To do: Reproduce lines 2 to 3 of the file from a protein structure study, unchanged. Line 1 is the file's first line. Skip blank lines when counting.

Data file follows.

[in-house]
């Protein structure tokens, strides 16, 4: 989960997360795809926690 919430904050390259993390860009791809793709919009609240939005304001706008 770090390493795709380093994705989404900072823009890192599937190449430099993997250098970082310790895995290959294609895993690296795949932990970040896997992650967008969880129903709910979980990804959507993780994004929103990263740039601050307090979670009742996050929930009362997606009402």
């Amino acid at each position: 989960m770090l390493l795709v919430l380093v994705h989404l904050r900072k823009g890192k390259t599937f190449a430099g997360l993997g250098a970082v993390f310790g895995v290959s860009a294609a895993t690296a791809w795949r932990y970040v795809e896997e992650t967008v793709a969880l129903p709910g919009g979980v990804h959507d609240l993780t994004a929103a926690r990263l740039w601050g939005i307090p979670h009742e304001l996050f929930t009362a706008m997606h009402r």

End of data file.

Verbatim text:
């Protein structure tokens, strides 16, 4: 989960997360795809926690 919430904050390259993390860009791809793709919009609240939005304001706008 770090390493795709380093994705989404900072823009890192599937190449430099993997250098970082310790895995290959294609895993690296795949932990970040896997992650967008969880129903709910979980990804959507993780994004929103990263740039601050307090979670009742996050929930009362997606009402």
């Amino acid at each position: 989960m770090l390493l795709v919430l380093v994705h989404l904050r900072k823009g890192k390259t599937f190449a430099g997360l993997g250098a970082v993390f310790g895995v290959s860009a294609a895993t690296a791809w795949r932990y970040v795809e896997e992650t967008v793709a969880l129903p709910g919009g979980v990804h959507d609240l993780t994004a929103a926690r990263l740039w601050g939005i307090p979670h009742e304001l996050f929930t009362a706008m997606h009402r």